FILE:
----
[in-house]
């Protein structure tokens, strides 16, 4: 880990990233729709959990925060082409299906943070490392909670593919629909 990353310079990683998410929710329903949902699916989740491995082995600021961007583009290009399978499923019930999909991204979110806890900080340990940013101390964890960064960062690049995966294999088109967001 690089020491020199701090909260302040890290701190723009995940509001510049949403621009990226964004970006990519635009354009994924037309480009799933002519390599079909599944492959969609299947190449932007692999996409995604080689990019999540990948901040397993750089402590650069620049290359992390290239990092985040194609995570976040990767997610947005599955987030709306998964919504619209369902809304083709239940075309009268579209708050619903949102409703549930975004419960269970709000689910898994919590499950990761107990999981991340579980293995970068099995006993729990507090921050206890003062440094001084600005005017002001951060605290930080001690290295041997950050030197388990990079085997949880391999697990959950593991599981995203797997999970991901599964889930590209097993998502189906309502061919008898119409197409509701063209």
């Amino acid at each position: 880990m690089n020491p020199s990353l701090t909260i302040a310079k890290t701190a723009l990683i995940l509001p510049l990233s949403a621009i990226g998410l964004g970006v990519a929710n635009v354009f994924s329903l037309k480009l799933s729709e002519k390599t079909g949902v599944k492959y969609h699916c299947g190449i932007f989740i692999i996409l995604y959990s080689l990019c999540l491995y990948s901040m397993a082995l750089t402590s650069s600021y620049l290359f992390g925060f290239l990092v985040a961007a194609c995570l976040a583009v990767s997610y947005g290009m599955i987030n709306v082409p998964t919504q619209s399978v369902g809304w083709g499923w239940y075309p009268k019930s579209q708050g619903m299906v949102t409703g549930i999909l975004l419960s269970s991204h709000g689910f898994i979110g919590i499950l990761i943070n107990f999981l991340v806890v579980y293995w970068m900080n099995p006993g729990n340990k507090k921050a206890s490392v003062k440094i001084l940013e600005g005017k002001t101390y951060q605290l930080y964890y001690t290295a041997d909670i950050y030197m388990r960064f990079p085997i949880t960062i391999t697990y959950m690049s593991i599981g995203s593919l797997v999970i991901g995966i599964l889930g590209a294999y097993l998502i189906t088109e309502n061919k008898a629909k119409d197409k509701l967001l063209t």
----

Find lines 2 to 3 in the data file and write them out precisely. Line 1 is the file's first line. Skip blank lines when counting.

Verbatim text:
């Protein structure tokens, strides 16, 4: 880990990233729709959990925060082409299906943070490392909670593919629909 990353310079990683998410929710329903949902699916989740491995082995600021961007583009290009399978499923019930999909991204979110806890900080340990940013101390964890960064960062690049995966294999088109967001 690089020491020199701090909260302040890290701190723009995940509001510049949403621009990226964004970006990519635009354009994924037309480009799933002519390599079909599944492959969609299947190449932007692999996409995604080689990019999540990948901040397993750089402590650069620049290359992390290239990092985040194609995570976040990767997610947005599955987030709306998964919504619209369902809304083709239940075309009268579209708050619903949102409703549930975004419960269970709000689910898994919590499950990761107990999981991340579980293995970068099995006993729990507090921050206890003062440094001084600005005017002001951060605290930080001690290295041997950050030197388990990079085997949880391999697990959950593991599981995203797997999970991901599964889930590209097993998502189906309502061919008898119409197409509701063209």
């Amino acid at each position: 880990m690089n020491p020199s990353l701090t909260i302040a310079k890290t701190a723009l990683i995940l509001p510049l990233s949403a621009i990226g998410l964004g970006v990519a929710n635009v354009f994924s329903l037309k480009l799933s729709e002519k390599t079909g949902v599944k492959y969609h699916c299947g190449i932007f989740i692999i996409l995604y959990s080689l990019c999540l491995y990948s901040m397993a082995l750089t402590s650069s600021y620049l290359f992390g925060f290239l990092v985040a961007a194609c995570l976040a583009v990767s997610y947005g290009m599955i987030n709306v082409p998964t919504q619209s399978v369902g809304w083709g499923w239940y075309p009268k019930s579209q708050g619903m299906v949102t409703g549930i999909l975004l419960s269970s991204h709000g689910f898994i979110g919590i499950l990761i943070n107990f999981l991340v806890v579980y293995w970068m900080n099995p006993g729990n340990k507090k921050a206890s490392v003062k440094i001084l940013e600005g005017k002001t101390y951060q605290l930080y964890y001690t290295a041997d909670i950050y030197m388990r960064f990079p085997i949880t960062i391999t697990y959950m690049s593991i599981g995203s593919l797997v999970i991901g995966i599964l889930g590209a294999y097993l998502i189906t088109e309502n061919k008898a629909k119409d197409k509701l967001l063209t």